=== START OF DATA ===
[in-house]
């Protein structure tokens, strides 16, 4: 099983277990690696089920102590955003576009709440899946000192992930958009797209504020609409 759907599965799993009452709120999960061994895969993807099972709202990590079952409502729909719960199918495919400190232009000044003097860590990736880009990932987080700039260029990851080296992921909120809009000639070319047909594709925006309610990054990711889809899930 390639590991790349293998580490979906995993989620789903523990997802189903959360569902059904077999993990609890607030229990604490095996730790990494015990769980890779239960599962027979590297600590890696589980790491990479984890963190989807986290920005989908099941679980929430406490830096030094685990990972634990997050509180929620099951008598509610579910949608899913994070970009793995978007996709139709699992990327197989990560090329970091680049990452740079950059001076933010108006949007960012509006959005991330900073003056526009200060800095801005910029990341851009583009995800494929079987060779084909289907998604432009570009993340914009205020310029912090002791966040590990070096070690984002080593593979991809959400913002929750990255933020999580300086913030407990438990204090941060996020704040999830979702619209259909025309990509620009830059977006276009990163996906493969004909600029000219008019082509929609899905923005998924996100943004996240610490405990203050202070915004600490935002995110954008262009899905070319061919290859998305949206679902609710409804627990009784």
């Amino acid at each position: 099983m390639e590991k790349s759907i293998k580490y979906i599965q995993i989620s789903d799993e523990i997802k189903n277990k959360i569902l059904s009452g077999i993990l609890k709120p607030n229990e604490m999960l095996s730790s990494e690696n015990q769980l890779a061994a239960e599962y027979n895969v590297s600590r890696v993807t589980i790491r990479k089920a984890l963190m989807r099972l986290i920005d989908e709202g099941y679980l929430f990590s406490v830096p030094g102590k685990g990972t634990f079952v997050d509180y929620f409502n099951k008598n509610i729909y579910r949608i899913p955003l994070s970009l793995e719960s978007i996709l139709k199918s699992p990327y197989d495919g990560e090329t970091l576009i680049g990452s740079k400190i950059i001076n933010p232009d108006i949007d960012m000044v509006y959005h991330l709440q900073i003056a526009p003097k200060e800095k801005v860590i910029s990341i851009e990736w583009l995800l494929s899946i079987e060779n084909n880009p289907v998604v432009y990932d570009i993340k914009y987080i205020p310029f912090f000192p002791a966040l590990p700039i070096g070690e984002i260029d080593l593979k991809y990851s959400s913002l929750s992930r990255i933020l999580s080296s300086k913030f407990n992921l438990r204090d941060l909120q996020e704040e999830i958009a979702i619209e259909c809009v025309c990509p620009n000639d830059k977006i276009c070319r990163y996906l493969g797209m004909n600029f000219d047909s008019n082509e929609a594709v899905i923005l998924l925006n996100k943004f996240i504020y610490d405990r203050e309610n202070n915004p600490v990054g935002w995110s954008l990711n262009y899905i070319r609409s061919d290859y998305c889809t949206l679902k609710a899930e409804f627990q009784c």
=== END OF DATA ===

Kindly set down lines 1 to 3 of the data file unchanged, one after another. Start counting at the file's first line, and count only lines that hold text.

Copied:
[in-house]
């Protein structure tokens, strides 16, 4: 099983277990690696089920102590955003576009709440899946000192992930958009797209504020609409 759907599965799993009452709120999960061994895969993807099972709202990590079952409502729909719960199918495919400190232009000044003097860590990736880009990932987080700039260029990851080296992921909120809009000639070319047909594709925006309610990054990711889809899930 390639590991790349293998580490979906995993989620789903523990997802189903959360569902059904077999993990609890607030229990604490095996730790990494015990769980890779239960599962027979590297600590890696589980790491990479984890963190989807986290920005989908099941679980929430406490830096030094685990990972634990997050509180929620099951008598509610579910949608899913994070970009793995978007996709139709699992990327197989990560090329970091680049990452740079950059001076933010108006949007960012509006959005991330900073003056526009200060800095801005910029990341851009583009995800494929079987060779084909289907998604432009570009993340914009205020310029912090002791966040590990070096070690984002080593593979991809959400913002929750990255933020999580300086913030407990438990204090941060996020704040999830979702619209259909025309990509620009830059977006276009990163996906493969004909600029000219008019082509929609899905923005998924996100943004996240610490405990203050202070915004600490935002995110954008262009899905070319061919290859998305949206679902609710409804627990009784």
């Amino acid at each position: 099983m390639e590991k790349s759907i293998k580490y979906i599965q995993i989620s789903d799993e523990i997802k189903n277990k959360i569902l059904s009452g077999i993990l609890k709120p607030n229990e604490m999960l095996s730790s990494e690696n015990q769980l890779a061994a239960e599962y027979n895969v590297s600590r890696v993807t589980i790491r990479k089920a984890l963190m989807r099972l986290i920005d989908e709202g099941y679980l929430f990590s406490v830096p030094g102590k685990g990972t634990f079952v997050d509180y929620f409502n099951k008598n509610i729909y579910r949608i899913p955003l994070s970009l793995e719960s978007i996709l139709k199918s699992p990327y197989d495919g990560e090329t970091l576009i680049g990452s740079k400190i950059i001076n933010p232009d108006i949007d960012m000044v509006y959005h991330l709440q900073i003056a526009p003097k200060e800095k801005v860590i910029s990341i851009e990736w583009l995800l494929s899946i079987e060779n084909n880009p289907v998604v432009y990932d570009i993340k914009y987080i205020p310029f912090f000192p002791a966040l590990p700039i070096g070690e984002i260029d080593l593979k991809y990851s959400s913002l929750s992930r990255i933020l999580s080296s300086k913030f407990n992921l438990r204090d941060l909120q996020e704040e999830i958009a979702i619209e259909c809009v025309c990509p620009n000639d830059k977006i276009c070319r990163y996906l493969g797209m004909n600029f000219d047909s008019n082509e929609a594709v899905i923005l998924l925006n996100k943004f996240i504020y610490d405990r203050e309610n202070n915004p600490v990054g935002w995110s954008l990711n262009y899905i070319r609409s061919d290859y998305c889809t949206l679902k609710a899930e409804f627990q009784c």